The Drink/Drank/Drunk Issue: Take You to the Gay Bar

A round-up of Austin's LGBTQ bar scene

Cheer Up Charlie's lets that sunshine show
Cheer Up Charlie's lets that sunshine show (Photo by John Anderson)

Austin's LGBTQ bar scene is and always has been vibrant and vital. We build our bars of straw, sticks, spit, and glitter. And no doubt about it: They're fabulous.

Who’s a pro at the drink, drank, drunk scene? Queers. Was there ever any doubt? Perhaps a little background might help. Picture it: New York in June, 1969. Judy Garland lay in state at Madison Square Gardens. NYPD attempted a routine raid on the Stonewall Inn, and as they did so, moved to silence the jukebox, which was playing one of Judy’s torch songs. The patrons declared “Judy stays!” A week of rioting ensued. The patrons won, and the LGBTQ civil rights movement began in earnest. We take our bar scene seriously.

So now that the scene is set, let’s talk about Austin’s gay bars. The Iron Bear (121 W 8th St) regularly packs the house with bears, cubs, otters, wolves, chubs, daddies, chasers, and everything in between, featuring an overflow crowd of gaybros and buds for Geeks Who Drink, so much so that the weekly trivia night is now biweekly. Up north, Bout Time II (6607 IH 35) provides a haven for our suburban friends, and of course, for those who like it rough, Chain Drive (504 Willow St) caters to a variety of leather, kink, and punk scenes, especially on its wildly successful monthly Gear Night, where “what it is that we do” is on proud display.

With four gay bars on the same block, our city now boasts a gayborhood, of sorts, and Austinites can enjoy more variety than ever before down in the Warehouse District. Oilcan Harry’s (211 W 4th St) is now Austin’s longest-running gay bar, with a variety of entertainments, including a Drag Survivor contest that has proven itself a proper boot camp for aspiring queens. Rain on 4th (217 W 4th St) likewise provides a number of diversions, including the uproarious Shitty Kitty Big Ball Bingo, hosted by local celebutante Rebecca Havemeyer. The new bar on the block, Red Room (219 W 4th St) promises interesting things soon to come, while Castro’s Warehouse (213 W 4th St) is starting to show its event-hosting prowess with its Sunday extravaganza, Camp Castro’s, featuring the wildest experimental drag currently found inside a gay bar in Austin.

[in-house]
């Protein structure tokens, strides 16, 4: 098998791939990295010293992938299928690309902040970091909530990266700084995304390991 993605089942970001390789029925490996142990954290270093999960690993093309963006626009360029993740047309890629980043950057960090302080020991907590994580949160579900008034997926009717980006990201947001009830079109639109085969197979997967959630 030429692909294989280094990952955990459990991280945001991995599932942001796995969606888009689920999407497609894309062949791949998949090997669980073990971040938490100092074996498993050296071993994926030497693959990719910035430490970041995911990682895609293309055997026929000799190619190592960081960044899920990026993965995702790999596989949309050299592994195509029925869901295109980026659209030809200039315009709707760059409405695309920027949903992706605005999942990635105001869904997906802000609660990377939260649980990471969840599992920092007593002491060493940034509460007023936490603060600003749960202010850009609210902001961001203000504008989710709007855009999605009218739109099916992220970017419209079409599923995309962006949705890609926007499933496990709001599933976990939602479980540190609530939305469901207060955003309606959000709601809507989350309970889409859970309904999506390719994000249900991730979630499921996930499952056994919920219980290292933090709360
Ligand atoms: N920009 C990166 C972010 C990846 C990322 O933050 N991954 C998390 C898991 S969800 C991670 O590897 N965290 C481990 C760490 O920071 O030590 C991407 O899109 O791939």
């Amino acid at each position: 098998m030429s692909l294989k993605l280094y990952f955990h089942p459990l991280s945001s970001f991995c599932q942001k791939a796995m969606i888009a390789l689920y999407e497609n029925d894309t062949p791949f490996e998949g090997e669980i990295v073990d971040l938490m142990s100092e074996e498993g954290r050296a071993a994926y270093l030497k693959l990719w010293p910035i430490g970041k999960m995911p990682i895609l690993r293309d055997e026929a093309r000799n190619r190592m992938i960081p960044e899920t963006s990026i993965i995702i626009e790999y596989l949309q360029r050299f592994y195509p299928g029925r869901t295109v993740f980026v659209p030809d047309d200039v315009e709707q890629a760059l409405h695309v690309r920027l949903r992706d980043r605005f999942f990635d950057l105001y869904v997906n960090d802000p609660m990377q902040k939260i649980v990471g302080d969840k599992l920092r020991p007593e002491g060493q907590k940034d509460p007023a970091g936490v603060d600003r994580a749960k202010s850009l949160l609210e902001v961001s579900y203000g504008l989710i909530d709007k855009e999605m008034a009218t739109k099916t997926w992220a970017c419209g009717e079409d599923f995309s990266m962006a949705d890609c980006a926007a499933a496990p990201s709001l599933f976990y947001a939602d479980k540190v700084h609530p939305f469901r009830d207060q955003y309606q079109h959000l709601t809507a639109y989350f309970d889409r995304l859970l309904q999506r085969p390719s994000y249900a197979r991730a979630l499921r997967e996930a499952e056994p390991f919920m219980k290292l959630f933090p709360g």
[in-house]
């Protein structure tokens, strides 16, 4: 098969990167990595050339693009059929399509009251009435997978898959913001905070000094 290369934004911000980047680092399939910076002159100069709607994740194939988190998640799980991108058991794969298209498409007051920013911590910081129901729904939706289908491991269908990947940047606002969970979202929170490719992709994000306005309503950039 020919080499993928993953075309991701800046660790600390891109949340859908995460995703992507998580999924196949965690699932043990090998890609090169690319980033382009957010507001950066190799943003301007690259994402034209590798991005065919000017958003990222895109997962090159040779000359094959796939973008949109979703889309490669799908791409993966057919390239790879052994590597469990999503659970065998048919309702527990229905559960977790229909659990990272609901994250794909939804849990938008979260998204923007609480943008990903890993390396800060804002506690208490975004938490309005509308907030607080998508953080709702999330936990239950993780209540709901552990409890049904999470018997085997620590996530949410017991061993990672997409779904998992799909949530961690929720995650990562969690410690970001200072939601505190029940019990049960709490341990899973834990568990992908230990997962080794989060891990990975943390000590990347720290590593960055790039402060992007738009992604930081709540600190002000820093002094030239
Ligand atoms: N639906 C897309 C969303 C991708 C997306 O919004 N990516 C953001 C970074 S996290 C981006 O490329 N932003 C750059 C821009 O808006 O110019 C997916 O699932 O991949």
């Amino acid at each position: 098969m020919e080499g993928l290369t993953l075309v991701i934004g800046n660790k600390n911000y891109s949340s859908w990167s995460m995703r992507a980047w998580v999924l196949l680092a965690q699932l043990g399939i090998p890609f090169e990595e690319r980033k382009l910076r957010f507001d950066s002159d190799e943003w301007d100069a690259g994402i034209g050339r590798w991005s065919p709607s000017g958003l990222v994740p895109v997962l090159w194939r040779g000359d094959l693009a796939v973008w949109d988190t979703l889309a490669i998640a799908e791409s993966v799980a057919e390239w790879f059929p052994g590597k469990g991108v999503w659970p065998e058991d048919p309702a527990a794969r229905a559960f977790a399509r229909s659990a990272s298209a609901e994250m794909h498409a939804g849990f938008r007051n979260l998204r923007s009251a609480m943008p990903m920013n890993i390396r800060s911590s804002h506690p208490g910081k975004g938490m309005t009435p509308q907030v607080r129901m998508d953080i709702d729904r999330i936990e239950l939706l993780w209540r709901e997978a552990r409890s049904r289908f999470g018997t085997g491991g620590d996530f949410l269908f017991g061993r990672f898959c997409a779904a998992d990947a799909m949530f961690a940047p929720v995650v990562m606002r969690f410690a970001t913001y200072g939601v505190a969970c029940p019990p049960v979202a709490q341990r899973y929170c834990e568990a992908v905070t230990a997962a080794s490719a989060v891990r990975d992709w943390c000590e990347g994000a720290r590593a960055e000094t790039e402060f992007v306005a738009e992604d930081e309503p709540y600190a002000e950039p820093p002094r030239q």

Outside the traditional gay bars, Austin is exploding with queer culture. Elysium (705 Red River St) hosts our city’s most controversial “monthly sh*t show of drag variety,” Poo Poo Platter, whose provocative shows transgress all parameters of queer culture. Next door, TuesGays at Barbarella (615 Red River St) is easily one of Austin’s most successful current weeklies, always full to the brim of college-aged queers. Deep Inside brings top-notch dance parties all over town that venerate the hedonistic excess of gay culture before the crisis (with condoms this time around). On the East Side, Cheer Up Charlie’s (1104 E 6th St) broke the mold in creating a funky and flexible queer space that caters to the creative crowd. “We recognize the value of alcohol--it’s enabled us to keep this place open while the neighborhood gentrifies around us,” says Tamara. “We started out selling sandwiches from a trailer, hosting corner dance parties until four in the morning, and getting the bar was a dream come true, but we still specialize in fresh juices and kombucha for people like us who don’t like to drink much.”

Some of us don’t like to drink much? Sure, we’re out there, the teetotalers, the youths, and even those who might like a break from drink-centered activities and venues. The North Door (501 Brushy) hosts a number of queer events, including Shame, a periodic anarcho-queer melee, and the weekly Free and Queer Cinema, which often provides movie-themed snacks. How does an all-purpose event venue feel about hosting our community? MJ responds with an ebullient “We love it! The North Door was providing a safe space for LGBTQ events long before I joined the team, and we have no intention of stopping.” In terms of safe spaces for all ages, nobody does it like Q Austin (3408 West Ave), which hosts movie nights, town hall discussions, and other events that foster community, encourage safer sex and harm reduction, and provide HIV and STI testing in a judgment-free space.

Where are our lesbian bars? Our gay country-western bars, hip-hop bars, tejano bars? That’s a long story. Buy us a drink, and maybe we’ll tell it.

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